Hope for Peace; Cope with War

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In the past weeks, I have had many conversations with my students from many parts of the world about War. In many classrooms across the world, the Ukraine crisis has opened up many wounds that are difficult to heal. Being in a diverse international environment allows us educators the opportunity to listen to multiple perspectives; most of the time we agree to disagree whilst respecting each other’s perspectives to find a commonality in our understanding of the greater good or the bigger picture. But war forces us to take sides, no matter how much we have suffered through relentless conflict we continue to inflict pain and misery as we take sides.

A Russian student taking the side of her country cannot be dismissed. It is a challenging situation when the cause and effect are conflicting, for example, the student understands that war is not good yet justifies a war led by her country due to social, cultural and personal perspectives. At the same time, some students have been victims of war over the past five decades; students from Iran, Iraq, Somalia, Sudan, Yemen, Syria, Armenia and many more countries, who have been displaced from their motherlands.

We hope that peace will prevail, but all we do is cope with war with no coping mechanism. As educators, we are empowered to influence and teach young minds. One of the most important things to teach students is to cope with extreme situations and environments or was. War brings a known enemy to your doorstep, whether you are directly or indirectly impacted by war, this enemy does not differentiate, it is called fear.  This fear destroys our young who have to endure a level of anxiety that is unavoidable and omnipresent.  So what can we do? We can teach to cope and hope for peace.

Here are a few simple strategies I discussed with my students to help them deal with the fear, anger, anxiety and pain caused by war.

Stay Away from Fake News: In times of crisis, it is very easy to get addicted to News. Even worse as most of the information is biased and sometimes a deep fake. Fake news misinforms, misinterprets and misleads the viewer to a state of fear. Fear sells, the electronic and digital media have mastered the art of selling fear through fake news. Overconsumption of fake news leads to a permanent state of anxiety, so stay away.

Learn to Pivot: In times of uncertainty, the ability to pivot or deal with change is an asset. War cripples daily life and impacts the availability of basic resources. This means we need to adapt quickly to survive the unexpected, or pivot to survive the unexpected. Teach students the ability to pivot, plan for contingency and prepare for a crisis situation.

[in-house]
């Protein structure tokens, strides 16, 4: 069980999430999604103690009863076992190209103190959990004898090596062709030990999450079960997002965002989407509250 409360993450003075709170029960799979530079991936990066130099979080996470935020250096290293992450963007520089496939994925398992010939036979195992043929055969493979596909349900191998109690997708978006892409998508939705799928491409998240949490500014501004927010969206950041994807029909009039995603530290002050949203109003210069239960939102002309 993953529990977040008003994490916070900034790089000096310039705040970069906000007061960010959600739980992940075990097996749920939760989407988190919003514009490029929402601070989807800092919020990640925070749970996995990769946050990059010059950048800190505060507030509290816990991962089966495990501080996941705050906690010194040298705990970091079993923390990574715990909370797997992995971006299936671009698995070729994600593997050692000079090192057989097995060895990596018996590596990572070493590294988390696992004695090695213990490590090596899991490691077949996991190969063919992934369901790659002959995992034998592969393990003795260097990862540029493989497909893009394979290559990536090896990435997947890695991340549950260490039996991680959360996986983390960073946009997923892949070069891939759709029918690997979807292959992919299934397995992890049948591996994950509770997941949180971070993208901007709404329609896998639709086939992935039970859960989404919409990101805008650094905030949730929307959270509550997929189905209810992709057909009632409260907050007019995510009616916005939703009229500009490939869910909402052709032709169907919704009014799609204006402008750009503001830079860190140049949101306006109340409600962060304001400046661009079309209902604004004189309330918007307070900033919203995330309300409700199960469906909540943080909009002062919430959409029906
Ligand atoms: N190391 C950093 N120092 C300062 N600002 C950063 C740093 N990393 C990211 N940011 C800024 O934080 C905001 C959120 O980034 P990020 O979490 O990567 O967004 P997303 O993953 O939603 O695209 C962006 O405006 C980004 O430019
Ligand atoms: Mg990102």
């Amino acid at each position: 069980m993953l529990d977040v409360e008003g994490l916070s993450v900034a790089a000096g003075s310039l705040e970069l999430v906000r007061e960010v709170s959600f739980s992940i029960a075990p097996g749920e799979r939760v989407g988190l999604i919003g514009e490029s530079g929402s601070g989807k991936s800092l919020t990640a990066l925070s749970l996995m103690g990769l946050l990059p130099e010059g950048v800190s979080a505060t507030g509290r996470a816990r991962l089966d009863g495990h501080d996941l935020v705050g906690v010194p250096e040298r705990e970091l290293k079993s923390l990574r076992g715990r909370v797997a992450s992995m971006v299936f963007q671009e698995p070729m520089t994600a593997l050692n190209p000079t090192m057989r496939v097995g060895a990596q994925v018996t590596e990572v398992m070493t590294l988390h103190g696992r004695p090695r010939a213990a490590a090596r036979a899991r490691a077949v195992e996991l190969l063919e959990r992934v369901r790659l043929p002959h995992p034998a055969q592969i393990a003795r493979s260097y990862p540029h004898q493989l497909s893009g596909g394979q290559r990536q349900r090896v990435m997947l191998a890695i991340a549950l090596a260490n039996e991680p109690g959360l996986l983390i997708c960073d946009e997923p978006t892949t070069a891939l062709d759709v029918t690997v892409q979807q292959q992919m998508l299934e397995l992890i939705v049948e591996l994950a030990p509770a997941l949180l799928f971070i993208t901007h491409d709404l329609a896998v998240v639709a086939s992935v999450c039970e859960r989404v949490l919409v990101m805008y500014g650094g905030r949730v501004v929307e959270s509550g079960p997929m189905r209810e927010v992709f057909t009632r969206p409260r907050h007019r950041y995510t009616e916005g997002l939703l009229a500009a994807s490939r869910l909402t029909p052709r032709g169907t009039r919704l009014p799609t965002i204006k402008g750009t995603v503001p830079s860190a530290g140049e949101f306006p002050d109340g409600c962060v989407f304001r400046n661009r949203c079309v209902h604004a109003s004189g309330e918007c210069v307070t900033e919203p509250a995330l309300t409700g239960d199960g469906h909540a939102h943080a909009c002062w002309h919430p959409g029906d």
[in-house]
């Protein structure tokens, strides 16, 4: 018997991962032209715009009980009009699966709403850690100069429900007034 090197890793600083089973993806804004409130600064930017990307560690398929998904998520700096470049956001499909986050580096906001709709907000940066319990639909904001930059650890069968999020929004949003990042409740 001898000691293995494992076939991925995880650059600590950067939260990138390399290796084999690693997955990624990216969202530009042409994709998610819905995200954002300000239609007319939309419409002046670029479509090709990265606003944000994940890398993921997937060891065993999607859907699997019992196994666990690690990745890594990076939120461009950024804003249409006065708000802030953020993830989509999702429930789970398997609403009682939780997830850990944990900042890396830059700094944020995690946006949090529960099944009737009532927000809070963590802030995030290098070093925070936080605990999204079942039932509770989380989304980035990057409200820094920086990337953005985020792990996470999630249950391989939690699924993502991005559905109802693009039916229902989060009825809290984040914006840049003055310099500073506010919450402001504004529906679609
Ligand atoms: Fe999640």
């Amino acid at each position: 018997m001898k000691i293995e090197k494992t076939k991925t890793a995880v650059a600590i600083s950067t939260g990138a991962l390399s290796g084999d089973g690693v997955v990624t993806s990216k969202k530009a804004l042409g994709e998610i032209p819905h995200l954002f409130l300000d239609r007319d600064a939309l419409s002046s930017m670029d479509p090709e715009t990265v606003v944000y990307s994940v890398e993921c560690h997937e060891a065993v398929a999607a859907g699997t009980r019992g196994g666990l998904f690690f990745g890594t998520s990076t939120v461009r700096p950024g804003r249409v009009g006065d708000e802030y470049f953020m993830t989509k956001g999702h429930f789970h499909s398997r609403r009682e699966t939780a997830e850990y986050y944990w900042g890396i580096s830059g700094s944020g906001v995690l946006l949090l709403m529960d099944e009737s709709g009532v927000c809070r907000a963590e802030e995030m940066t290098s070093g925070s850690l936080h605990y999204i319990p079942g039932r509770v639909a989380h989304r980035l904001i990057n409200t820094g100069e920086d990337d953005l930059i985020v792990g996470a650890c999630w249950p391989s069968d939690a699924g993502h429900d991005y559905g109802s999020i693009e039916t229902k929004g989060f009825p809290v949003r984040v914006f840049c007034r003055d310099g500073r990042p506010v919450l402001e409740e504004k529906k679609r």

Find a Happy Place: In times of acute distress, finding a happy place requires one to muster up all the positive experiences in their life. To keep mental sanity, one has to have a happy place; it could be the feeling when you hug your loved ones; the feeling when you spend time with family; the feeling of your first love/crush; the feeling of smelling the spring in the air; the feeling of the aroma of freshly baked cake; the feeling of being happy. Find your happy place, it will help you to navigate the feeling of distress and helplessness.

Take a deep breath: Learn to take a deep breath, practise controlling your thoughts and avoid your triggers. This can be done via meditation or practising to stay calm, it could be through something that helps you focus, like painting, playing an instrument or even singing aloud. Allow your brain to focus on the positives to control your thoughts. 

Keep the hope alive: Anne Frank wrote in her diary, “Where there is hope there is life”. This was written at a time when Anne was caught in one of the most horrific conflicts in the history of mankind. It was hope that kept her alive and has kept her memory alive. Without hope, there would be no Anne Frank’s diary-a testament to resilience, perseverance and courage. In many senses, hope is courage, hope is life and hope is peace. To survive a war we need hope we need peace.

Wherever and whoever you are in the world, teach yourself and your younger generation these coping strategies. As the war rages hope will rise above the ashes of destruction and desperation to usher the wave of peace.

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